Earlier this month (5 July 2018) the government announced its ‘Construction Sector Deal’ with a pledge of £420m in match-funding towards the development of new technologies that it wants to help cut the delivery, especially the 1.5 million homes that the government has committed to build by 2025.
Andrew Wolstenholme, who is Co-Chair of the Construction Leadership Council said that securing the deal “sends out a statement about the vital contribution our sector makes to the country”.
The government’s figures show that the construction sector employs 3.1 million people and had a turnover of £370bn in 2016, which added £138bn in value to the UK economy.
However, a lack of productivity, which has been 21% lower than the rest of the economy since 1997, is holding construction back.
The 2016 Farmer Review put this down to the unpredictability of the sector combined with a lack of collaboration and investment in innovation. The Construction Sector Deal aims to tackle these issues with investment from government and businesses, focusing on digital technology, offsite manufacturing techniques and whole-life building performance. It also wants to massively increase apprenticeships.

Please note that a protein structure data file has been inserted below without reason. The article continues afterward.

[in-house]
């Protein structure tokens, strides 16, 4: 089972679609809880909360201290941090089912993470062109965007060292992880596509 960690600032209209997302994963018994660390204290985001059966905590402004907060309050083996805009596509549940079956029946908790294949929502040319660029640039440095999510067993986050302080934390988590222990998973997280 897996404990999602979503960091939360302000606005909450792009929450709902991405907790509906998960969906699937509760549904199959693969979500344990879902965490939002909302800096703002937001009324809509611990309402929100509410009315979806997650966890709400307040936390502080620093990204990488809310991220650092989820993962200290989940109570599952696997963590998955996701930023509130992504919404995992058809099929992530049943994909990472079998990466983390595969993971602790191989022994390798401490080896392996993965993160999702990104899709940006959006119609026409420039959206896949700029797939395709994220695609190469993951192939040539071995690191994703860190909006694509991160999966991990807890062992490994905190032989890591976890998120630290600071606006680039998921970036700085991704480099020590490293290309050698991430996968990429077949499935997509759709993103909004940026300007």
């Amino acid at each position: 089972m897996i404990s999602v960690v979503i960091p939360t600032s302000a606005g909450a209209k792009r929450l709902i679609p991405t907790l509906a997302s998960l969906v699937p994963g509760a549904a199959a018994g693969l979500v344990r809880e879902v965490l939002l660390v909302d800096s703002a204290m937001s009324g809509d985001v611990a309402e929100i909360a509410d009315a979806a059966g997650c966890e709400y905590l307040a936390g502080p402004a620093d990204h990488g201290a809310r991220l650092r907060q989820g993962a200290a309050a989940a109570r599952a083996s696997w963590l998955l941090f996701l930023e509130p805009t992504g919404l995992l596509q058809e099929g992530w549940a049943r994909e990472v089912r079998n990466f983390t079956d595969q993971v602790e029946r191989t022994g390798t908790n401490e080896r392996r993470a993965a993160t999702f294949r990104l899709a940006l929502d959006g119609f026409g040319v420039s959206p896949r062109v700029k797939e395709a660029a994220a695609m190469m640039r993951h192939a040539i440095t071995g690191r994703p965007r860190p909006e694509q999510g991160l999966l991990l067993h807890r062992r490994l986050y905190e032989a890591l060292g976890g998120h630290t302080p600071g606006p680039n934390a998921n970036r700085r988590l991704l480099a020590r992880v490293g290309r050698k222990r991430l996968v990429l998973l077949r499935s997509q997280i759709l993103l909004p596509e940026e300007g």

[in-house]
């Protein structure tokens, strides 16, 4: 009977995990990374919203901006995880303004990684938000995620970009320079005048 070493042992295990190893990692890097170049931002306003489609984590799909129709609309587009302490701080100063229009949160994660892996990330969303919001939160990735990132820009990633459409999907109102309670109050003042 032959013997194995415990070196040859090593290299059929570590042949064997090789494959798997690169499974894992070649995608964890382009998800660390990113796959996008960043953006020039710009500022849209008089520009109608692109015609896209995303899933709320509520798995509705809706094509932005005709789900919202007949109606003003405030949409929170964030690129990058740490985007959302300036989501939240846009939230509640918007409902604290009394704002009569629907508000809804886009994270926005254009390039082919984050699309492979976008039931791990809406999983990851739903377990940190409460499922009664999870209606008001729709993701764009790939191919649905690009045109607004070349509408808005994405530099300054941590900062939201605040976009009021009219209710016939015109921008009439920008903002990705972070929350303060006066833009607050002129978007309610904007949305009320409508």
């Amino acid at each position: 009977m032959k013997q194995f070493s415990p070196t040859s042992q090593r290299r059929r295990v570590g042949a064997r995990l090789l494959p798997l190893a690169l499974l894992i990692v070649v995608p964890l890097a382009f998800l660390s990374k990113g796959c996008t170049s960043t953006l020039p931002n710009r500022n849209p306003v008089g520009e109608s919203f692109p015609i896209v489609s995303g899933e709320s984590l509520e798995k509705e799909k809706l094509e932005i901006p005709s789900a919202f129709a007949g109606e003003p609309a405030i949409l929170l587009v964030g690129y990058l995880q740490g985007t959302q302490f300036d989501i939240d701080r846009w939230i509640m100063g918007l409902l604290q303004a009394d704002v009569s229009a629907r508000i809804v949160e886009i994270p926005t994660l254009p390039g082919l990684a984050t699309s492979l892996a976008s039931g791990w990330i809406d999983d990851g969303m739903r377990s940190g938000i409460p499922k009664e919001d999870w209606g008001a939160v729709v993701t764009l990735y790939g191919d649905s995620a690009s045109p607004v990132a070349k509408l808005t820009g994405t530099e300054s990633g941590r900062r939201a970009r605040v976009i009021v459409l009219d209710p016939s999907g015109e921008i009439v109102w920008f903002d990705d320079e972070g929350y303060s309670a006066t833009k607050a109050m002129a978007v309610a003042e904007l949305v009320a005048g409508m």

Used in all phases of design to deliver more certain results during the construction and operation of buildings. Clients, design and construction teams plus the supply chain working more closely together will improve safety, quality and productivity during construction.
- Technologies to help minimise the wastage, inefficiencies and delays that affect onsite construction, and enable production to happen in parallel with site preparation – speeding up construction and reducing disruption.
Whole life asset performance
Whole life asset performance will shift focus from the costs of construction to the costs of a building across its life cycle, particularly its use of energy.
The government will invest £170m towards innovations that increase industry productivity and speed up the housebuilding process, supported by £250m from the private sector.
Construction employs 3.1 million people and had a turnover of £370bn in 2016. However, its productivity has been 21% lower than the rest of the economy since 1997.
Modernise or Die
Commissioned in 2016 by the Construction Leadership Council, the Farmer Review 2016: Modernise or die report calls for urgent action to improve training, investment in R&D and the adoption of new innovation to improve productivity and meet the skills crisis.
Skills and training
The Construction Sector Deal aims to create 25,000 construction apprenticeships and 1,000 Construction T Level placements by 2020. It also wants to reform CITB so that it focusses on future training needs, with £34m to scale up innovative training models across the country.